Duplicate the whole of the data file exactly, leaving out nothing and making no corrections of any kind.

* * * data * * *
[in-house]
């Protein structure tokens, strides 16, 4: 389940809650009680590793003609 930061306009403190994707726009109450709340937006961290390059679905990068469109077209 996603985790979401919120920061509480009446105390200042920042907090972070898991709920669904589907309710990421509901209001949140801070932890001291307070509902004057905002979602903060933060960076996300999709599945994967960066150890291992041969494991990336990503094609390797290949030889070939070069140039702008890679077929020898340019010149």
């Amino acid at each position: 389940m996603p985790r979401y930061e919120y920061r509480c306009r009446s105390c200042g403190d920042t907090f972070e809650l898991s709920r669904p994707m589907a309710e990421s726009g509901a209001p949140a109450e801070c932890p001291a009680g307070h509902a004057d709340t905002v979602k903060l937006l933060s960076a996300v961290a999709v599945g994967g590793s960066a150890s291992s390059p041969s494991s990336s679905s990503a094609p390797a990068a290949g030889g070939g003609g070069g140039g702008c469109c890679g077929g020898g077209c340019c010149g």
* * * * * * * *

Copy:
[in-house]
């Protein structure tokens, strides 16, 4: 389940809650009680590793003609 930061306009403190994707726009109450709340937006961290390059679905990068469109077209 996603985790979401919120920061509480009446105390200042920042907090972070898991709920669904589907309710990421509901209001949140801070932890001291307070509902004057905002979602903060933060960076996300999709599945994967960066150890291992041969494991990336990503094609390797290949030889070939070069140039702008890679077929020898340019010149």
């Amino acid at each position: 389940m996603p985790r979401y930061e919120y920061r509480c306009r009446s105390c200042g403190d920042t907090f972070e809650l898991s709920r669904p994707m589907a309710e990421s726009g509901a209001p949140a109450e801070c932890p001291a009680g307070h509902a004057d709340t905002v979602k903060l937006l933060s960076a996300v961290a999709v599945g994967g590793s960066a150890s291992s390059p041969s494991s990336s679905s990503a094609p390797a990068a290949g030889g070939g003609g070069g140039g702008c469109c890679g077929g020898g077209c340019c010149g």